The Kiwis perfecting the art of gin

Credit: Original article can be found here

Ah, summer. The season of long days, shorts, sunglasses, and glasses full of the best warm weather drink there is – a gin and tonic.

It’s a simple drink – that’s part of its appeal – but these days there’s a lot more to gin. Forget reaching for that bottle of Bombay Sapphire that’s been at the back of your cupboard since last summer, gin making is the hottest local alcohol production movement, with distilleries popping up all over the country.

Like so many things, gin is essentially basic (all you need to make it is a grain alcohol, such as vodka, and juniper berries), but over the past few years hobbyist distillers have moved from tinkering with flavours to making commercial gins with a wide range of profiles, many of them drawing from New Zealand’s native fauna.

Chris Reid at his Wairarapa distillery


Chris Reid at his Wairarapa distillery

We spoke to three New Zealand distilleries about why gin is having a moment, and whether you can beat a classic G&T.

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Coromandel Distilling Co, Thames

Housed in probably the only architecturally designed lean-to in Thames, is a magnificent copper still, the only one of its kind in New Zealand.

From the light airy room with high ceilings, delightful elixirs emerge under the careful eye of Paul Schneider​ and partner Daniela Suess​, who have turned their considerable scientific knowhow to crafting gin.

“Our approach to distilling is deeply rooted in tradition,” Schneider says.

Daniela Suess and Paul Schneider run Coromandel Distillery.


Daniela Suess and Paul Schneider run Coromandel Distillery.

Coromandel Distillery uses a custom-made 150-litre Carl still from Germany. Schneider describes it as “a work of art”.

It can be seen from the courtyard of nearby Cafe Melbourne. “We wanted the community to be part of this, instead of hiding it away,” he says.

Suess and Schneider jumped in at the deep end. There were compliance, fire and earthquake considerations, and then the not-so-small matter of installing grunty three-phase power.

“Looking back, there was a huge level of naivety. Maybe doing organ transplants would have been easier. But you have to start somewhere,” Schneider says.

That start led to a suite of gins: the Awildian Coromandel Dry, named after an archaic English word meaning a refusal to be tamed; the blue edition, similar to the dry gin but dyed electric blue by a tropical flower; the Mānuka Old Tom, made with mānuka honey; Tangelo gin, with a delightful fresh citrus flavour made from local hand-picked fruit; Navy Strength, which is 58 per cent alcohol by volume (abv), and contains some Coromandel seawater, and the limited-edition Damson Plum, reminiscent of sloe gin.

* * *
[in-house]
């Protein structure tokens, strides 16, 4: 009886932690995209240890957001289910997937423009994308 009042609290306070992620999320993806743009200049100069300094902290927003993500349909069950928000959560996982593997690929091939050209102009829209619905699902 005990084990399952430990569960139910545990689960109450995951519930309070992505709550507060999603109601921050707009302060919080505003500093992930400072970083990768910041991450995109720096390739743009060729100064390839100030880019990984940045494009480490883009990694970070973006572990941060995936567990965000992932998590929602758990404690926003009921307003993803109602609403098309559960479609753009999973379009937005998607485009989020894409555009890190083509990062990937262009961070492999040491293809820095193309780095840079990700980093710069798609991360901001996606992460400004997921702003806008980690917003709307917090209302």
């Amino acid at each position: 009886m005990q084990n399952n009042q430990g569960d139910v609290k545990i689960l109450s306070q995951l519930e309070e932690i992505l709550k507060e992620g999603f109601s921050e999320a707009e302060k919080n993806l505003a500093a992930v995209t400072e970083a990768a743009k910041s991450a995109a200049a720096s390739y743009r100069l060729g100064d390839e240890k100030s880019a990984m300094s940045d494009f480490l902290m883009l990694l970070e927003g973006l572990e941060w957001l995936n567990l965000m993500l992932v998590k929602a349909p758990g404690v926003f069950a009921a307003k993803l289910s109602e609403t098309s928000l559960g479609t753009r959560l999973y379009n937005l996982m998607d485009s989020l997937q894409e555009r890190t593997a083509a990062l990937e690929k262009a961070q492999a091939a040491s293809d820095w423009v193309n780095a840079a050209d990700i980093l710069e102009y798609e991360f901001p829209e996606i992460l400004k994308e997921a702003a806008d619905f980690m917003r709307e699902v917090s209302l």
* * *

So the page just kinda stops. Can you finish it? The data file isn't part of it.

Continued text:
Stalled during last year’s lockdown with no supply of their French-made bottles, they created the aptly named Cuckoo, bottled in sandblasted bottles from other gin makers.

The Awildian Coromandel Dry is the distillery’s signature gin.


The Awildian Coromandel Dry is the distillery’s signature gin.

They then entered it for the 2020 NZ Spirits Awards and won gold.

This limited edition of 300 has finished but, never one to rest on their laurels, scientist Schneider and botanical expert Suess knuckled down to develop new recipes.

The new Spiced gin won an award in London before they even had a chance to launch it.

The job of the distiller is to know your heads, hearts, and tails, Schneider says. The initial distillation is an eye-watering 92 per cent alcohol with heads and tails, or “feints” as they are called, and undrinkable at that strength.

Careful management of this determines the flavour profile. The feints are collected, and during lockdown were used to make beautifully scented hand sanitiser. The gin is made in 60-litre batches and starts with a premium sugarcane alcohol base with juniper berries added to 20 other botanicals, such as hibiscus, rose, lemon, myrtle cardamom, honey, vanilla, orris root, and grains of paradise – a pepper in the ginger family that’s closely related to cardamom.

“It’s like salt and celery in a soup. On their own they are not so good, but they are quintessential to soup,” Schneider says.

The pair, who donate one per cent of their profits to conservation, arrived in Thames in 2008 after doing remote conservation work on Stewart Island, monitoring and protecting kiwis, weka, penguins, and great white sharks. As a park ranger, Schneider’s job included ejecting sea lions from the island’s pub, but he now has a bigger plan in his sights.

He is working on producing an alcohol-free gin that he believes could revolutionise the drinks market. Apparently young people want taste but not necessarily alcohol.

“Alcohol-free drinks can be a bit insipid,” Schneider says. “We think we can do better, make something [with] a real gin taste.” – Julie Dann

Coromandel Distillery, 715 Pollen St, Thames,

Chris Reid with his bespoke copper still.


Chris Reid with his bespoke copper still.

Reid + Reid, Martinborough

Brothers Chris and Stew Reid launched their artisan gin distillery in 2015, into a market awash with craft beer.